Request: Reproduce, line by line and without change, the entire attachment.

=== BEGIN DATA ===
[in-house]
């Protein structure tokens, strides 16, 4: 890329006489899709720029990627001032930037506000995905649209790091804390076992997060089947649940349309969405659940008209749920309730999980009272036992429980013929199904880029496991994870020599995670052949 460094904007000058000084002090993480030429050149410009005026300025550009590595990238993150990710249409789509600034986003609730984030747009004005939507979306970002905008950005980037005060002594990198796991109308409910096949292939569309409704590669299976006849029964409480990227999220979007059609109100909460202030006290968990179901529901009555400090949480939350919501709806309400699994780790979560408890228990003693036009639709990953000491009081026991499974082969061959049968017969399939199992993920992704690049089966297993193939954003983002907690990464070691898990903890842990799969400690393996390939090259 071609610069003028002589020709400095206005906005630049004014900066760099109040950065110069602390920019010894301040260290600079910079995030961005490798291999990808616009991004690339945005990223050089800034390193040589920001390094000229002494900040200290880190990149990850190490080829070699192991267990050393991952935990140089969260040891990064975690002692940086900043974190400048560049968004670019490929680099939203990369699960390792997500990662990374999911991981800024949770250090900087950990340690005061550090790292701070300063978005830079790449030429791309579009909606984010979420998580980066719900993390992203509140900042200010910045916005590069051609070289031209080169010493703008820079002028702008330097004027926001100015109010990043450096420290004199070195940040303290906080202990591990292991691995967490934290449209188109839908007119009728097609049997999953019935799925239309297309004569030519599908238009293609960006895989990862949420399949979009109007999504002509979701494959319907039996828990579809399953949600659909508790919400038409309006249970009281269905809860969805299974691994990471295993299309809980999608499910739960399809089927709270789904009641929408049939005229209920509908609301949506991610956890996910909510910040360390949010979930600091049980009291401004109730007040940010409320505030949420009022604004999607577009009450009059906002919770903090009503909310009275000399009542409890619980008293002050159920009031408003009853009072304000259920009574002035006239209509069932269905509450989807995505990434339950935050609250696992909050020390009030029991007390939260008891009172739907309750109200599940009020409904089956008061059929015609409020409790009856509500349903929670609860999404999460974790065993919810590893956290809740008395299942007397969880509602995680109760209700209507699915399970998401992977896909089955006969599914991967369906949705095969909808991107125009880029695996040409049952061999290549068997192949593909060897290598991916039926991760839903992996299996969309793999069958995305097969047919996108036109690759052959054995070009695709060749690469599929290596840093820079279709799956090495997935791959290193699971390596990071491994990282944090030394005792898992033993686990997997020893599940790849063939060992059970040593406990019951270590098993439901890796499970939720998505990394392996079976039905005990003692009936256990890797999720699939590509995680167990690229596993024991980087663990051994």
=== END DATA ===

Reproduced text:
[in-house]
């Protein structure tokens, strides 16, 4: 890329006489899709720029990627001032930037506000995905649209790091804390076992997060089947649940349309969405659940008209749920309730999980009272036992429980013929199904880029496991994870020599995670052949 460094904007000058000084002090993480030429050149410009005026300025550009590595990238993150990710249409789509600034986003609730984030747009004005939507979306970002905008950005980037005060002594990198796991109308409910096949292939569309409704590669299976006849029964409480990227999220979007059609109100909460202030006290968990179901529901009555400090949480939350919501709806309400699994780790979560408890228990003693036009639709990953000491009081026991499974082969061959049968017969399939199992993920992704690049089966297993193939954003983002907690990464070691898990903890842990799969400690393996390939090259 071609610069003028002589020709400095206005906005630049004014900066760099109040950065110069602390920019010894301040260290600079910079995030961005490798291999990808616009991004690339945005990223050089800034390193040589920001390094000229002494900040200290880190990149990850190490080829070699192991267990050393991952935990140089969260040891990064975690002692940086900043974190400048560049968004670019490929680099939203990369699960390792997500990662990374999911991981800024949770250090900087950990340690005061550090790292701070300063978005830079790449030429791309579009909606984010979420998580980066719900993390992203509140900042200010910045916005590069051609070289031209080169010493703008820079002028702008330097004027926001100015109010990043450096420290004199070195940040303290906080202990591990292991691995967490934290449209188109839908007119009728097609049997999953019935799925239309297309004569030519599908238009293609960006895989990862949420399949979009109007999504002509979701494959319907039996828990579809399953949600659909508790919400038409309006249970009281269905809860969805299974691994990471295993299309809980999608499910739960399809089927709270789904009641929408049939005229209920509908609301949506991610956890996910909510910040360390949010979930600091049980009291401004109730007040940010409320505030949420009022604004999607577009009450009059906002919770903090009503909310009275000399009542409890619980008293002050159920009031408003009853009072304000259920009574002035006239209509069932269905509450989807995505990434339950935050609250696992909050020390009030029991007390939260008891009172739907309750109200599940009020409904089956008061059929015609409020409790009856509500349903929670609860999404999460974790065993919810590893956290809740008395299942007397969880509602995680109760209700209507699915399970998401992977896909089955006969599914991967369906949705095969909808991107125009880029695996040409049952061999290549068997192949593909060897290598991916039926991760839903992996299996969309793999069958995305097969047919996108036109690759052959054995070009695709060749690469599929290596840093820079279709799956090495997935791959290193699971390596990071491994990282944090030394005792898992033993686990997997020893599940790849063939060992059970040593406990019951270590098993439901890796499970939720998505990394392996079976039905005990003692009936256990890797999720699939590509995680167990690229596993024991980087663990051994």